June 30, 2008

Late yesterday, the House introduced and passed the Energy Markets Emergency Act of 2008. H.R. 6377 directs the CFTC to take emergency action to address excessive speculation, swap transactions, and price distortion in energy markets. The bill’s passage, by an overwhelming majority of 402-19, sends a message to the energy traders that more legislation is to come.

House Democratic leaders hope to bring broader legislation to the floor next month that requires greater transparency and new curbs on speculation by pension funds, big banks and other investors. You will recall that on Tuesday, the House Agriculture Committee announced a markup scheduled for Wednesday that would address speculation in energy commodity markets. However, Chairman Collin Peterson (D-MN) decided to wait until he could hear from members of Congress and energy analysts who have taken a lead on the issue and the markup was cancelled. The bill (H.R. 6334) sponsored by Rep. Bob Etheridge (D-NC) would expand oversight and increase funding and staff levels at the CFTC, but some members of Congress complained that the bill would not go far enough to rein in excessive speculation. The House Agriculture Committee plans on spending more time on the issue once the House returns from July 4 recess. Please review H.R. 6377 here. (pdf file)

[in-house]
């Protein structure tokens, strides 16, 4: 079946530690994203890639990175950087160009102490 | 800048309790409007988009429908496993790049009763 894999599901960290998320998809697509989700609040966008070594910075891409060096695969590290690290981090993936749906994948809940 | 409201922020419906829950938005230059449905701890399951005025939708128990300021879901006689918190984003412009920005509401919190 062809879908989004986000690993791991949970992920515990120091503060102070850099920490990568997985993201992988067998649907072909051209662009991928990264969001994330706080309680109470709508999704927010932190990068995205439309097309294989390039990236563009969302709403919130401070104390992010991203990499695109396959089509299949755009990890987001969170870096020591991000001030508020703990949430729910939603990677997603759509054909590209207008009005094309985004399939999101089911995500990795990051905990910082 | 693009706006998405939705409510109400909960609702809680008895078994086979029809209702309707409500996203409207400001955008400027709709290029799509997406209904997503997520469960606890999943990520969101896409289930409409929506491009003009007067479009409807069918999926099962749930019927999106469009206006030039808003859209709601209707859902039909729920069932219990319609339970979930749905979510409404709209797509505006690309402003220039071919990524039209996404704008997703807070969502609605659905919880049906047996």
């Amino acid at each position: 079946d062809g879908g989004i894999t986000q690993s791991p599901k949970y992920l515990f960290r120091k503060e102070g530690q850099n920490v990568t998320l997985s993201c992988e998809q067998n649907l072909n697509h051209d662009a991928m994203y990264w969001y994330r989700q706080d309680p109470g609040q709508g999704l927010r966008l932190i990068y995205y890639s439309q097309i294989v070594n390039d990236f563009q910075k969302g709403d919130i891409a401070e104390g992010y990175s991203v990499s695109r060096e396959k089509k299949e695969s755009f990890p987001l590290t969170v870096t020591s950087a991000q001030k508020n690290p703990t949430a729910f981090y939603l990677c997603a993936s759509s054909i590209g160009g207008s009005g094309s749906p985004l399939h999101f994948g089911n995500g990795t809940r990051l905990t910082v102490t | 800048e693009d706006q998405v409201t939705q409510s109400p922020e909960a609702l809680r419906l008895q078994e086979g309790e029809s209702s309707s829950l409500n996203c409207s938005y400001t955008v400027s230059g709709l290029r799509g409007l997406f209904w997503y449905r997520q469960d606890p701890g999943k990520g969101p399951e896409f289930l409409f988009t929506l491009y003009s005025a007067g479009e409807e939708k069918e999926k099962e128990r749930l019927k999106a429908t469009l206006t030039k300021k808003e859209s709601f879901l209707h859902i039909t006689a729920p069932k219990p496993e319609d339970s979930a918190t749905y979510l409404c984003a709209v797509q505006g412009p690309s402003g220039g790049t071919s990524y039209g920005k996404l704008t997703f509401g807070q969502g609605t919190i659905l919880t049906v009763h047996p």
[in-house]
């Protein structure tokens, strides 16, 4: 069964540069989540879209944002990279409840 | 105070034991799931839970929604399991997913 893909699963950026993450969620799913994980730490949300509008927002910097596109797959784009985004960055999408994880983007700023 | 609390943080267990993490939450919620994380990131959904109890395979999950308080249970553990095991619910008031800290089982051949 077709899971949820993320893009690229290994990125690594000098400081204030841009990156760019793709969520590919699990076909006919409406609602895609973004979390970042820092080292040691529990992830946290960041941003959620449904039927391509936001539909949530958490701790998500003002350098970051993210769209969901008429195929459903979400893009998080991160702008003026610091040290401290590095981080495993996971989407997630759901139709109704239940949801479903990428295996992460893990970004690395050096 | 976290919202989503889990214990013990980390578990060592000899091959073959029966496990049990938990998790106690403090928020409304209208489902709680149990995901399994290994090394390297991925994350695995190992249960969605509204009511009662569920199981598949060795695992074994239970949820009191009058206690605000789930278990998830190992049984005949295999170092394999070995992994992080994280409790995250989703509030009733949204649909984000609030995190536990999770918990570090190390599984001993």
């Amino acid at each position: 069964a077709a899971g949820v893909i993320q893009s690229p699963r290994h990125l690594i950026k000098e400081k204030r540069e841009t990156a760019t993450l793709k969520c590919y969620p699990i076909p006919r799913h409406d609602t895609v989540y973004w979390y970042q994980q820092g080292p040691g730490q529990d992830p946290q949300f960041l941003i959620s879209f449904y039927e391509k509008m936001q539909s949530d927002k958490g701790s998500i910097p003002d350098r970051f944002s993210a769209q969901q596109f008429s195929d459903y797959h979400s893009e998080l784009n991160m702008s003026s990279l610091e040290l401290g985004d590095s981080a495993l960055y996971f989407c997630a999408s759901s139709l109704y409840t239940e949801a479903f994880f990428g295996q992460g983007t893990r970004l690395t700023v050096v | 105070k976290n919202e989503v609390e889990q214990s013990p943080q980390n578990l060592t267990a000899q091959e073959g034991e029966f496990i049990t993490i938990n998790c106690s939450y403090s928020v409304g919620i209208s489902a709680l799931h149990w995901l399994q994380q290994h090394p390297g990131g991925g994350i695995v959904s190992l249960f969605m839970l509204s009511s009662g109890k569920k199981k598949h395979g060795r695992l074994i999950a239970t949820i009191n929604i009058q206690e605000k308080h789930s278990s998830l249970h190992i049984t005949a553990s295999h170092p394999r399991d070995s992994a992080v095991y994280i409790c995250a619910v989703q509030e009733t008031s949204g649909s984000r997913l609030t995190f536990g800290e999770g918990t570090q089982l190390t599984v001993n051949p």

Although this is positive news and a strong indication that there could be enough votes on both sides of the aisle to pass a broad bill to fully address excessive speculation in the energy commodity markets, this is the time that we need to go full steam ahead with the PMAA Stop Oil Speculators campaign!

Congress needs to hear from all of us loud and clear that a full and comprehensive solution must be made immediately! Please contact PMAA if you need information about the campaign and how to receive campaign material to distribute at your retail stations.



June 2, 2008

Senators Richard Durbin (D-IL), Olympia Snowe (R-ME), Herb Kohl (D-WI), and Arlen Specter (R-PA) have sent a letter to Joseph Saunders, Chairman and Chief Executive Officer of Visa Inc., and Robert Selander, President and Chief Executive Officer of MasterCard Worldwide, asking them to provide detailed documentation on the methodology and data that Visa and MasterCard use to set interchange fee rates. Interchange fees are supposed to ensure that issuing banks can cover their costs in processing and authorizing transactions. However, the $42 billion that Visa and MasterCard collected last year has raised concerns in Congress that interchange fees are an enormous profit center through which a variety of marketing and rewards programs are funded.

The Senators requested that Visa and MasterCard provide by June 3 an itemized list of the costs that issuing institutions bear in processing transactions made with Visa and MasterCard cards. The letter also asks for data on the amount of costs per transaction and for information on activities paid for by interchange fees.


May 4, 2008

High gasoline and diesel prices have been the main topic of discussion for Congress this week. Presidential candidates have also been partaking in the debate with Senators John McCain (R-AZ) and Hillary Clinton (D-NY) advocating a tax holiday over the summer months. The Congressional Research Service (CRS) also issued an assessment on gas prices which outlines previous attempts by Congress to address the issues. PMAA is reviewing the CRS report in detail.